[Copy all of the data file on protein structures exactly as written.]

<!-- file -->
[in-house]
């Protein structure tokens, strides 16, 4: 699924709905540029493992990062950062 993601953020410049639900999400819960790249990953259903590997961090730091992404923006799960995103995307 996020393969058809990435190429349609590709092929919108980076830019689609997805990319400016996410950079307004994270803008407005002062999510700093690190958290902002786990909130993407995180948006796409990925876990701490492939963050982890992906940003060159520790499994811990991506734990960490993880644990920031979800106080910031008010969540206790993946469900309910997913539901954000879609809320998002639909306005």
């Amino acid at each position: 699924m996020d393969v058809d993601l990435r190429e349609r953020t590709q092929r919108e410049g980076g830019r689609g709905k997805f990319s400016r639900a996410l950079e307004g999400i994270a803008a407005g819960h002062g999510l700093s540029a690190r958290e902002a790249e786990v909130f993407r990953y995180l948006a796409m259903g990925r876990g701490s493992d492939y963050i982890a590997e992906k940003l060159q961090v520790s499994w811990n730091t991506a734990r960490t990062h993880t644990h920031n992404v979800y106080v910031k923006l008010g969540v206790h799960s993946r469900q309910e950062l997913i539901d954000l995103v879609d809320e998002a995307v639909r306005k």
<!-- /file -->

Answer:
[in-house]
């Protein structure tokens, strides 16, 4: 699924709905540029493992990062950062 993601953020410049639900999400819960790249990953259903590997961090730091992404923006799960995103995307 996020393969058809990435190429349609590709092929919108980076830019689609997805990319400016996410950079307004994270803008407005002062999510700093690190958290902002786990909130993407995180948006796409990925876990701490492939963050982890992906940003060159520790499994811990991506734990960490993880644990920031979800106080910031008010969540206790993946469900309910997913539901954000879609809320998002639909306005």
């Amino acid at each position: 699924m996020d393969v058809d993601l990435r190429e349609r953020t590709q092929r919108e410049g980076g830019r689609g709905k997805f990319s400016r639900a996410l950079e307004g999400i994270a803008a407005g819960h002062g999510l700093s540029a690190r958290e902002a790249e786990v909130f993407r990953y995180l948006a796409m259903g990925r876990g701490s493992d492939y963050i982890a590997e992906k940003l060159q961090v520790s499994w811990n730091t991506a734990r960490t990062h993880t644990h920031n992404v979800y106080v910031k923006l008010g969540v206790h799960s993946r469900q309910e950062l997913i539901d954000l995103v879609d809320e998002a995307v639909r306005k």